Surface Water Sediments

Authored by: Frank R. Spellman

Contaminated Sediments in Freshwater Systems

Print publication date:  September  2016
Online publication date:  October  2016

Print ISBN: 9781498775175
eBook ISBN: 9781315367026
Adobe ISBN:




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Surface Water Sediments

Science affects the way we think together.

—Lewis Thomas, scientist


Before providing information on surface water sediments in general, it is important to define surface water itself, at least for the purposes of this book. Keep in mind that the focus herein is on freshwater surface systems. Saltwater systems and deposited sediments are important and involve discussions very similar to those presented here for freshwater surface water sediments, but our focus here is on surface water sediments.

Surface Water

Approximately 40 million cubic miles of water cover or reside within the Earth. The oceans contain about 97% of all water on Earth. The other 3% is freshwater: (1) snow and ice on the surface of the Earth which contain about 2.25% of the water; (2) usable groundwater, which accounts for approximately 0.3%; and (3) surface freshwater, which is less than 0.5%. In the United States, for example, average rainfall is approximately 2.6 feet (a volume of 5900 km3). Of this amount, approximately 71% evaporates (about 4200 cm3), and 29% goes to stream flow (about 1700 cubic km3).

Beneficial freshwater uses include manufacturing, food production, domestic and public needs, recreation, hydroelectric power production, and flood control. Total U.S. water withdrawals in 2005 were 410,000 million gallons per day; 85% of that was freshwater withdrawals, and surface water supplied 80% of all water withdrawals. Withdrawals for thermoelectric power generation, primarily coal, nuclear, and natural gas, were 201,000 million gallons per day. The remainder went toward domestic use, irrigation, livestock, aquaculture, mining, and various industrial uses (USGS, 2009). Historically, in the United States, water usage increased through 1980 but has declined somewhat. For example, in 1975, just under 350 billion gallons of freshwater were used per day. By 1980, about 375 billion gallons of freshwater were used each day. In 2010, it was estimated that just over 300 billion gallons of freshwater were used per day (Donnelly and Cooley, 2015).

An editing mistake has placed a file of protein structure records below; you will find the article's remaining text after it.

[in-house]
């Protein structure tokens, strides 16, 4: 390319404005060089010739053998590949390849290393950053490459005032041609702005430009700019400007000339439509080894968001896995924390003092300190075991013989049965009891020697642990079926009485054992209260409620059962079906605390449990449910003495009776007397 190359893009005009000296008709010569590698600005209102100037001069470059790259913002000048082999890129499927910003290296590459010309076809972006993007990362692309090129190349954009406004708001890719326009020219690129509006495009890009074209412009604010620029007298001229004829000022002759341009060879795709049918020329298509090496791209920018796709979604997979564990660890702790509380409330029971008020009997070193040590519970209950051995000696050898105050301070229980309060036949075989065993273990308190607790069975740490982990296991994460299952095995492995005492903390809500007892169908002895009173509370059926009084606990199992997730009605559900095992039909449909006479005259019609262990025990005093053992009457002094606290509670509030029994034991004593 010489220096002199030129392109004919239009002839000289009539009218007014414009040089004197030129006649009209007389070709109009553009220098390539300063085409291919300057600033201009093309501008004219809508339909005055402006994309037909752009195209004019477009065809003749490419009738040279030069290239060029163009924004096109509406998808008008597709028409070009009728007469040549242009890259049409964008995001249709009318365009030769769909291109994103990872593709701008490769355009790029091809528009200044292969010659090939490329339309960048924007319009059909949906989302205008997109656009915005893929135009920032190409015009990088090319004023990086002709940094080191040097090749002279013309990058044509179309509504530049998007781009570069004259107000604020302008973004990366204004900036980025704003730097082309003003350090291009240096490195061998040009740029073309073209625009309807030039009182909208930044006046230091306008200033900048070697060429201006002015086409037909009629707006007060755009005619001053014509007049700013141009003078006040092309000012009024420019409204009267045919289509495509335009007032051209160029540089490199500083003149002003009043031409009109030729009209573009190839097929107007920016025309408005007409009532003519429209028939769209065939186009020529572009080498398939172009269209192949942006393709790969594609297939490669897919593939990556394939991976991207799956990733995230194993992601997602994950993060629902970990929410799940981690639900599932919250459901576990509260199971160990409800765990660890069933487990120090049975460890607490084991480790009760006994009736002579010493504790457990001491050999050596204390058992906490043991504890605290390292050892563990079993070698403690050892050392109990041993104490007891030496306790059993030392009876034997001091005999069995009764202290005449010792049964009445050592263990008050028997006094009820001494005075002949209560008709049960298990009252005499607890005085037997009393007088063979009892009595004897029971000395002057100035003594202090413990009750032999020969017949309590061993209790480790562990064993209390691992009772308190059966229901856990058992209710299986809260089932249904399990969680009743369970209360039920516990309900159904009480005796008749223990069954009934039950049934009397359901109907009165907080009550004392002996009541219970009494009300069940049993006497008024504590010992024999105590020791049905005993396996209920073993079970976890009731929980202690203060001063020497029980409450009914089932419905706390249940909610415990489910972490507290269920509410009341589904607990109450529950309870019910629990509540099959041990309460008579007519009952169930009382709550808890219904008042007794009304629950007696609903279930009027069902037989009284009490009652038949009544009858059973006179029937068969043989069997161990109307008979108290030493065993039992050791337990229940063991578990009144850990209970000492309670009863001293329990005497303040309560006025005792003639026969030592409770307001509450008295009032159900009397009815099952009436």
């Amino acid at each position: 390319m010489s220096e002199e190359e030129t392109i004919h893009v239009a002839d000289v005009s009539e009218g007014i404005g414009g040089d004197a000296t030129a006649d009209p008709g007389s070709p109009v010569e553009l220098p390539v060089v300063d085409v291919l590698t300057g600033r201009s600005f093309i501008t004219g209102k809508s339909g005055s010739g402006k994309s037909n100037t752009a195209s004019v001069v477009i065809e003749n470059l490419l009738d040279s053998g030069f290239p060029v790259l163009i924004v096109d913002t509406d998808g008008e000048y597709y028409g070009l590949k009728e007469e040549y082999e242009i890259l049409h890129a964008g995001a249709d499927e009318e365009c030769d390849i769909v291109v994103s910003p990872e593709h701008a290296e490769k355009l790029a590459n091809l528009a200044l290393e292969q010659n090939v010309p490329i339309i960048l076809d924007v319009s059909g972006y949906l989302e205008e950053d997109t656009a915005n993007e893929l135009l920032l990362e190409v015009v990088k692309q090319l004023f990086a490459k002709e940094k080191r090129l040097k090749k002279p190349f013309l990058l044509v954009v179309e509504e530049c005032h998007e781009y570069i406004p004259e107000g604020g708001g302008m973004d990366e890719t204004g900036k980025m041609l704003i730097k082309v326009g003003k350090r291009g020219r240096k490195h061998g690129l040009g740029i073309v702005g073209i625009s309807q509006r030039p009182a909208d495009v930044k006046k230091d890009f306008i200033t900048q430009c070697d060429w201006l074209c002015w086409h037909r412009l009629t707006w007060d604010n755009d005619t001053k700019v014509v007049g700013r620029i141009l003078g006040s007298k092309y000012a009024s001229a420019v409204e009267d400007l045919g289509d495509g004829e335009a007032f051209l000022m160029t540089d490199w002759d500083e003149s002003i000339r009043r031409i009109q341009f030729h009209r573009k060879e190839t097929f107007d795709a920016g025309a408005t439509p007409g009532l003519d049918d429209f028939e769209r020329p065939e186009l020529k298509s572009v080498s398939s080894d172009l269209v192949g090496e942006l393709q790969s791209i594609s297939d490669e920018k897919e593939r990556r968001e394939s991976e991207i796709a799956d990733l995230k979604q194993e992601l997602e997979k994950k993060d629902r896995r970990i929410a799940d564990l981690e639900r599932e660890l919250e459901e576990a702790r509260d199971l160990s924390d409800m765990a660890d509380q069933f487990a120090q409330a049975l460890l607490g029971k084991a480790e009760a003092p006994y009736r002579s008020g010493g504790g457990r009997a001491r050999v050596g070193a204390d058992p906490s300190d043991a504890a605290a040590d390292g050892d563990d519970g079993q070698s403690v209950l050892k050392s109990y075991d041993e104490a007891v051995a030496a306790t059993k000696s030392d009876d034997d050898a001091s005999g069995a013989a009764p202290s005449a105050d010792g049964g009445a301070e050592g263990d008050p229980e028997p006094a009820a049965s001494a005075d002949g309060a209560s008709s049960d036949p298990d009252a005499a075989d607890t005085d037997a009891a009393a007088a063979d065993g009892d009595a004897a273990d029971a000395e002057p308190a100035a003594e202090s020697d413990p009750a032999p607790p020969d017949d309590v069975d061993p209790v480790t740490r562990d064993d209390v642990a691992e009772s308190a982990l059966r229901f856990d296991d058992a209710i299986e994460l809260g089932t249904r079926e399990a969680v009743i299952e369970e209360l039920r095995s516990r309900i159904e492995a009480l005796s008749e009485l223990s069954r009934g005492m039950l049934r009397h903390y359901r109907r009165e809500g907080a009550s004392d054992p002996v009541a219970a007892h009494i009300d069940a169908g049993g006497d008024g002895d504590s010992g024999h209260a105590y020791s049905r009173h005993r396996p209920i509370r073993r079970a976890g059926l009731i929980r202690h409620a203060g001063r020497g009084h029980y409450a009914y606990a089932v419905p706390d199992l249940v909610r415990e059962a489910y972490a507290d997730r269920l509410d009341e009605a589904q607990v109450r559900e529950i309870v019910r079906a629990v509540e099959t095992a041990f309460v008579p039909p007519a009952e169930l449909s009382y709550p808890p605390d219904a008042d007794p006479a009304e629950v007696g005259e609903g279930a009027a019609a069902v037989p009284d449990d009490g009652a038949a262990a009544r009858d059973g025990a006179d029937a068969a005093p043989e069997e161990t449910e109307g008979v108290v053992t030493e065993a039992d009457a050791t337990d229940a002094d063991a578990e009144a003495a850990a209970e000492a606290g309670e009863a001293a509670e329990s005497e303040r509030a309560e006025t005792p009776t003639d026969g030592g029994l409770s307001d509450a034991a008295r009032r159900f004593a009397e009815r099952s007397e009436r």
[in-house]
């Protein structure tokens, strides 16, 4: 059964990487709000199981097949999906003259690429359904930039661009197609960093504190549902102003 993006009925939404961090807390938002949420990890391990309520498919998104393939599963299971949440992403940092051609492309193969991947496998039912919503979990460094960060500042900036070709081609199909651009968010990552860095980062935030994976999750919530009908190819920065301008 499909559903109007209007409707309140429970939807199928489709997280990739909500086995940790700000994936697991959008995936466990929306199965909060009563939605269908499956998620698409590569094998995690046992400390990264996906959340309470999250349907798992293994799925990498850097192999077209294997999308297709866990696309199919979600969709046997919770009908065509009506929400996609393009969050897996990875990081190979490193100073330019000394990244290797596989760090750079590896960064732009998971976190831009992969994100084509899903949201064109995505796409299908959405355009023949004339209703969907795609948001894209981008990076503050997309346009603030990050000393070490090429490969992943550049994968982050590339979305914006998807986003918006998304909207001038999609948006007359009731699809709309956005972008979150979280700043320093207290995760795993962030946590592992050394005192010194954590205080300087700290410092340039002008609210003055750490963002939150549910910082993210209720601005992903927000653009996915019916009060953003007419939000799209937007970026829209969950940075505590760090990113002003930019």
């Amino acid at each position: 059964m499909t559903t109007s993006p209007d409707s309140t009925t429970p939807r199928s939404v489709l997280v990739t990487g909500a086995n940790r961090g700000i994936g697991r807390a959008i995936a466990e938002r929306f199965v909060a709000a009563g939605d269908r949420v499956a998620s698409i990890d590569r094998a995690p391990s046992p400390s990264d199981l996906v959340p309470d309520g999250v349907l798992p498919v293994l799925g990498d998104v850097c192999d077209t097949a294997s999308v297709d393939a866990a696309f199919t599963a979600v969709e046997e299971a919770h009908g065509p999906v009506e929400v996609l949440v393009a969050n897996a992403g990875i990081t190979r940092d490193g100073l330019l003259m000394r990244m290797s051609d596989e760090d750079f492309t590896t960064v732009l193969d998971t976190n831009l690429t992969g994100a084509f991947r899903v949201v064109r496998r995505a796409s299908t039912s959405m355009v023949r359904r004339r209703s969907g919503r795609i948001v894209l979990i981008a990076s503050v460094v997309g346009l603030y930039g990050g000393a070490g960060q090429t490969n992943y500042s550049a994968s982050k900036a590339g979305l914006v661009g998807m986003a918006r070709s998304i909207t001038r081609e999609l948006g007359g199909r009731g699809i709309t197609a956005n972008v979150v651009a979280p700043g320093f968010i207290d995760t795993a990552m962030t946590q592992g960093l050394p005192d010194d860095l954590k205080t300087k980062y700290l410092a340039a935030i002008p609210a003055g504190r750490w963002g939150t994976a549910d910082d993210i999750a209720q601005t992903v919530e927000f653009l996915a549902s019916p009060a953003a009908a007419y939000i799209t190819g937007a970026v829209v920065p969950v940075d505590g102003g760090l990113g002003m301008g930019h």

The primary sources of freshwater include the following:

  • Surface water from lakes, rivers, and streams
  • Groundwater from springs, artesian wells, and drilled or dug wells
  • Captured and stored rainfall in cisterns and water jars
  • Desalinized seawater or brackish groundwater
  • Reclaimed wastewater

Current federal drinking water regulations actually define three distinct and separate sources of freshwater: (1) surface water, (2) groundwater, and (3) groundwater under the direct influence of surface water (GUDISW). This last classification is the result of the Surface Water Treatment Rule (SWTR). The definition of what conditions constitute GUDISW, while specific, are not obvious.